• 68. <ul><li>In this set-up, the molded parts are first sanitized for electrostatic painting and a pigmented acrylic monomer coating is then applied by reciprocating electrostatic disc guns. </li></ul><ul><li>The coated moldings pass into a concrete enclosed radiation chamber, where a nitrogen atmosphere prevents oxidations and improves color control. </li></ul><ul><li>In the curing chambers, the molding pass under twin banks of electron accelerators which polymerize the coatings. </li></ul><ul><li>The parts may be stacked immediately after painting. </li></ul><ul><li>The system is called Electrocure and has been made available for licensing to other companies. </li></ul>
  • 69. <ul><li>Radiation is used to crosslink or cure unsaturated organic resins into durable coatings having excellent physical properties with high chemical and temperature resistance. </li></ul>
  • 70. <ul><li>Type of radiation source, </li></ul><ul><li>Organic polymer to be irradiated, </li></ul><ul><li>Mechanisms of physical and chemical interaction, </li></ul><ul><li>Final properties associated with the cured product. </li></ul>
  • 71. <ul><li>Radiation curing coatings react through unsaturated sites on oligomers and monomers. </li></ul><ul><li>These active sites (double bonds) are capable of reacting to form larger and cross linked polymers. </li></ul><ul><li>Then, three dimensional network structures are obtained. </li></ul>
  • 72.  
  • 73. <ul><li>a decrease of tack, </li></ul><ul><li>an increase in cohesive strength, </li></ul><ul><li>an increase in temperature and chemical resistance. </li></ul>
  • 74. <ul><li>The exact curing window for a product must be determined for every formulation and for each thickness. </li></ul><ul><li>For many radiation curing coatings, the processing window is narrow, making it easy to under-cure or over-cure the coating. </li></ul><ul><li>The main sources of energy for curing coatings by radiation are electron beam (EB) and ultraviolet light (UV). </li></ul><ul><li>Both provide instantaneous curing of coatings that polymerize from a liquid to a solid when irradiated. </li></ul>
  • 75. <ul><li>There are a number of painting techniques available to achieve a wood like effect on plastics, particularly when working with structural foam plastics that offer molded – in grains. </li></ul><ul><li>A typical system is as follows for achieving a wood grain effect on polystyrene structural foam part:- </li></ul>
  • 76. <ul><li>The part is first sprayed with a barrier coat to shield the plastic from being attacked by the solvents in subsequent stains and topcoats. </li></ul><ul><li>A wiping stain is then sprayed on and wiped with an absorbent cloth to give the basic tone effect. </li></ul><ul><li>This stain is force dried so that it will not dissolve when the next glaze is applied. </li></ul><ul><li>This subsequent glaze is applied. </li></ul><ul><li>This subsequent glaze is a toning glaze that is sprayed eon the part, then brushed into the raised portions to give a complementary dark and light hue within the grained portion. </li></ul><ul><li>Finally, a clear topcoat is sprayed over the entire piece to provide gloss and abrasion resistance. </li></ul>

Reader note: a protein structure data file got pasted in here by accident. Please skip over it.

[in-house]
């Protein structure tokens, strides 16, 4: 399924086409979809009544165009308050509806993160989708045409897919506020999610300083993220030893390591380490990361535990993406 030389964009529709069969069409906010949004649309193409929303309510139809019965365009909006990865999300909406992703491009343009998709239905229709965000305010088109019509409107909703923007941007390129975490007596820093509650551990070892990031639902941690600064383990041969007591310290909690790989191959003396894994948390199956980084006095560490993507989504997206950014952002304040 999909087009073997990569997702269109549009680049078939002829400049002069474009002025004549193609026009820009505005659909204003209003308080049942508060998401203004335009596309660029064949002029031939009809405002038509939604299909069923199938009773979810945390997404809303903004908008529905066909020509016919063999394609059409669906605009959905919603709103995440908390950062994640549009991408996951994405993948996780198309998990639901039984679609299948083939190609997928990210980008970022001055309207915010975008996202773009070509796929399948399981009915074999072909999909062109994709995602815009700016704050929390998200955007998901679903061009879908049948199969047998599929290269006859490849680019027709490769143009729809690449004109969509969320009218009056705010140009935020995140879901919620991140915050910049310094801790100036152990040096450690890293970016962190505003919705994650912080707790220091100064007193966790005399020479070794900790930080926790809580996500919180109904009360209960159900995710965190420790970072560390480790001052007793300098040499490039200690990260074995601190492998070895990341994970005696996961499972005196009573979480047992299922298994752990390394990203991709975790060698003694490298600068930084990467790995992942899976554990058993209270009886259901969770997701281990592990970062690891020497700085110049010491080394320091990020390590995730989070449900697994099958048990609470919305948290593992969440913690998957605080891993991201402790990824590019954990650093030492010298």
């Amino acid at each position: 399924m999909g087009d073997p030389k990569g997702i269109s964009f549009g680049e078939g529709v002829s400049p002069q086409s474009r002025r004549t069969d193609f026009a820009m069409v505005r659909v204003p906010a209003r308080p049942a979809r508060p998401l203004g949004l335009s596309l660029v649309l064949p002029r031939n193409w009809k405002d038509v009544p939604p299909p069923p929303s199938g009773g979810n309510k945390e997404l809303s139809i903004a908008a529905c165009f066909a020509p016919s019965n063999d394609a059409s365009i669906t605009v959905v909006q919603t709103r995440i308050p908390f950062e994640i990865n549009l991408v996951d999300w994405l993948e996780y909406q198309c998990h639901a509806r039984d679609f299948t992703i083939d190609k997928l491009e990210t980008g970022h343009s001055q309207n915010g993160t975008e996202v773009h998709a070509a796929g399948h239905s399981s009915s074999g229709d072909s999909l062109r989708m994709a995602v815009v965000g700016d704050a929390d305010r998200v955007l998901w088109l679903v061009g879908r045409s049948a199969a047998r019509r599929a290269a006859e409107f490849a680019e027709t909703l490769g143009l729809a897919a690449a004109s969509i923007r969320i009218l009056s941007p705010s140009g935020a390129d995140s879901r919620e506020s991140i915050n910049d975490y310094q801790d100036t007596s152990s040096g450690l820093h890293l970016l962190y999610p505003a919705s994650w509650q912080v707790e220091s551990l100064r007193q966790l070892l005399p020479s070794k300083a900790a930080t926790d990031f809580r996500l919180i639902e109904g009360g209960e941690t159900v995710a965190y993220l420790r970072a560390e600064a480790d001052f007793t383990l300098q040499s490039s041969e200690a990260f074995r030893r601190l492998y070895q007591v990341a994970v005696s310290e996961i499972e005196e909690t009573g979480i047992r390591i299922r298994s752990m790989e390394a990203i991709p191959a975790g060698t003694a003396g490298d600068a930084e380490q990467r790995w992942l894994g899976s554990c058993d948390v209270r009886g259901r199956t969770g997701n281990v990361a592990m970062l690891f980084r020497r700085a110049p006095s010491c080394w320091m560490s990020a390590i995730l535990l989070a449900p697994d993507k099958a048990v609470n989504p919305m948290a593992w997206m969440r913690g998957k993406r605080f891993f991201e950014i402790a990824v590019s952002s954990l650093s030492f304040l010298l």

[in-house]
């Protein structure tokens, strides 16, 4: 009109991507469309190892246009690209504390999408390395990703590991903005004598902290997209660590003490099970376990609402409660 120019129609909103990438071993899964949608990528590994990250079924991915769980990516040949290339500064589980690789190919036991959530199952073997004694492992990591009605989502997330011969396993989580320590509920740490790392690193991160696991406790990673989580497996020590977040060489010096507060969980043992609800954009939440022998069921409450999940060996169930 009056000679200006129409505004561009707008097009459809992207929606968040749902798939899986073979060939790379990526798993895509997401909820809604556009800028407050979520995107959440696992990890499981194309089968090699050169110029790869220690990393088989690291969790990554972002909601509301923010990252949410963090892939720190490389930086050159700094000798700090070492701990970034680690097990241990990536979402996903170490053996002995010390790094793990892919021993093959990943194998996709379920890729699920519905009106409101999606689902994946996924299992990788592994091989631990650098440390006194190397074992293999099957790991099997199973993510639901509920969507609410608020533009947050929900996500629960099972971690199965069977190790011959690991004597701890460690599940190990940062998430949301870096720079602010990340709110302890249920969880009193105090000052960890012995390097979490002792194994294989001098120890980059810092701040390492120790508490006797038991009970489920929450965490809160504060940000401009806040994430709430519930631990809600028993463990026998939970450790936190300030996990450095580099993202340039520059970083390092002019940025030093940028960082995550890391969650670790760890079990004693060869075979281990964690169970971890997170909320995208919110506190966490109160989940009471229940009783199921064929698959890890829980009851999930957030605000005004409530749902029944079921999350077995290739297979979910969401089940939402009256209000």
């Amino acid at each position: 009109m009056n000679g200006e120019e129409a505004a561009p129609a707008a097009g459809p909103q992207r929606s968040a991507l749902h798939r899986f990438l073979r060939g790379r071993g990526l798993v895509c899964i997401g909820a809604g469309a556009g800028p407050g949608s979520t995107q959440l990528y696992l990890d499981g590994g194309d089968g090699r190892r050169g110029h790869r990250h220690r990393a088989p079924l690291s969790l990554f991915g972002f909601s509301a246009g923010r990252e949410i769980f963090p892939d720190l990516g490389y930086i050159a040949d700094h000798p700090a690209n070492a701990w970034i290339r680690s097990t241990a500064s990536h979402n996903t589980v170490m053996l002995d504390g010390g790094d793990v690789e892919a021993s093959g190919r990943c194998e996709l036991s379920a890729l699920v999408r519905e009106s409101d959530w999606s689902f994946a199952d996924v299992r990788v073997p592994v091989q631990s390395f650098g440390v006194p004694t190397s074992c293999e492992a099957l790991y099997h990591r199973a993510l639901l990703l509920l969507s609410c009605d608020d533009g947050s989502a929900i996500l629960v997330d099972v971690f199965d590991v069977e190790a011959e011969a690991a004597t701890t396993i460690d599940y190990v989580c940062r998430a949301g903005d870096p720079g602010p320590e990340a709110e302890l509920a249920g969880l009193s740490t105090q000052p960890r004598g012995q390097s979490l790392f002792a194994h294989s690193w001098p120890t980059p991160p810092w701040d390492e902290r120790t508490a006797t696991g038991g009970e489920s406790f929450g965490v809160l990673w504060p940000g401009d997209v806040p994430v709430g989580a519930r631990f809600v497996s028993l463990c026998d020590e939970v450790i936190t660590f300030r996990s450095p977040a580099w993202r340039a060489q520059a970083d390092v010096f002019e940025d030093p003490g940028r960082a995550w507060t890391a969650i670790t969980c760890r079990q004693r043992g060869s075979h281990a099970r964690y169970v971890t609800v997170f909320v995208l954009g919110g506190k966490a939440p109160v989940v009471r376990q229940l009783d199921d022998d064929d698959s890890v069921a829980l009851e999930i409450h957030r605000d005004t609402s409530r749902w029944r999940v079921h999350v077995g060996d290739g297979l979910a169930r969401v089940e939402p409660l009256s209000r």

• 77. <ul><li>This is considered a four-coat system. </li></ul><ul><li>Others are available, such as a one-coat system, in which the part is sprayed with stain, then brushed off to achieve the grain effect, then brushed off to achieve the grain effect, or a two coat system in which parts are sprayed with different color barrier coats to achieve a wood-like appearance, then covered with wiping stain to fill in the grain. </li></ul>
  • 78. <ul><li>One of the newer techniques for painting plastics involves creating an electrical attraction between paint and part so as to minimize overspray and paint waste. </li></ul><ul><li>In electrostatic painting the plastic part is first rendered conductive by applying salts such as hygroscopic ionized salt solutions methods of application for this pretreatment can rage from conveyorized dip to rotation of the part on spindles. </li></ul>
  • 79. <ul><li>The paint and the part are then oppositely charged to create the electrical attraction. </li></ul><ul><li>In essence, a high voltage charge is placed eon the paint particles while the part to be painted is grounded. </li></ul><ul><li>Because of this attraction, paint that would normally be lost as over- spray in a conventional spray painting operation will wrap around the part and be attracted to the sides and back. </li></ul><ul><li>Some systems claim up to 100% paint utilization. </li></ul>
  • 80.  
  • 81. <ul><li>One limitation of electrostatic coating is that it may not lend itself to mask painting. </li></ul><ul><li>It is usually most applicable where the entire surface of the part is to be painted. </li></ul><ul><li>Typical of the applications that have found use for electrostatic painting are ABS grilles and other automotive parts which incorporate surfaces at many angles from the gun. </li></ul><ul><li>In choosing a solvent system for electrostatic painting it is important that the system be formulated to have the proper polarity to wrap around the part and to be slow enough to prevent dry spray in deep recessed areas and on the rear of the part. </li></ul>